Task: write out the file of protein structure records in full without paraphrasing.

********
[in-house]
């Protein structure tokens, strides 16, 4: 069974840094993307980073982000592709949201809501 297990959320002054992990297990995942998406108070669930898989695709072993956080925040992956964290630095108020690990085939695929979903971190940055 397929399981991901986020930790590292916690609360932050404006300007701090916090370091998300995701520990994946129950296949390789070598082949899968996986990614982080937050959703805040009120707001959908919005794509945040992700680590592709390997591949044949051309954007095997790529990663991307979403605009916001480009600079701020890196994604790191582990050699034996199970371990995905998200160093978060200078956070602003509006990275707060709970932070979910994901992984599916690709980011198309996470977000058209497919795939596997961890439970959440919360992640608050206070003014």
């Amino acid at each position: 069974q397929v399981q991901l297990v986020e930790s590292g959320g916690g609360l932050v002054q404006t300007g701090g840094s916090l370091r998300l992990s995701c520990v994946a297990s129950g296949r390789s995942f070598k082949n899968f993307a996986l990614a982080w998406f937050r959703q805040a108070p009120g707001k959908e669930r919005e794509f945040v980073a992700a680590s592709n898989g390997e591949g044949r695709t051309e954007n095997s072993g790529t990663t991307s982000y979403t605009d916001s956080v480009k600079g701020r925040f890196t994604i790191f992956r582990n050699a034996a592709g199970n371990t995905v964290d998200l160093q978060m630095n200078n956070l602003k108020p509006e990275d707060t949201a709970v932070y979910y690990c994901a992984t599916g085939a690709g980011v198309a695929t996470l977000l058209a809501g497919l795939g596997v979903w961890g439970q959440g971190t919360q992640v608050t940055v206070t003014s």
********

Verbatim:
[in-house]
């Protein structure tokens, strides 16, 4: 069974840094993307980073982000592709949201809501 297990959320002054992990297990995942998406108070669930898989695709072993956080925040992956964290630095108020690990085939695929979903971190940055 397929399981991901986020930790590292916690609360932050404006300007701090916090370091998300995701520990994946129950296949390789070598082949899968996986990614982080937050959703805040009120707001959908919005794509945040992700680590592709390997591949044949051309954007095997790529990663991307979403605009916001480009600079701020890196994604790191582990050699034996199970371990995905998200160093978060200078956070602003509006990275707060709970932070979910994901992984599916690709980011198309996470977000058209497919795939596997961890439970959440919360992640608050206070003014």
């Amino acid at each position: 069974q397929v399981q991901l297990v986020e930790s590292g959320g916690g609360l932050v002054q404006t300007g701090g840094s916090l370091r998300l992990s995701c520990v994946a297990s129950g296949r390789s995942f070598k082949n899968f993307a996986l990614a982080w998406f937050r959703q805040a108070p009120g707001k959908e669930r919005e794509f945040v980073a992700a680590s592709n898989g390997e591949g044949r695709t051309e954007n095997s072993g790529t990663t991307s982000y979403t605009d916001s956080v480009k600079g701020r925040f890196t994604i790191f992956r582990n050699a034996a592709g199970n371990t995905v964290d998200l160093q978060m630095n200078n956070l602003k108020p509006e990275d707060t949201a709970v932070y979910y690990c994901a992984t599916g085939a690709g980011v198309a695929t996470l977000l058209a809501g497919l795939g596997v979903w961890g439970q959440g971190t919360q992640v608050t940055v206070t003014s």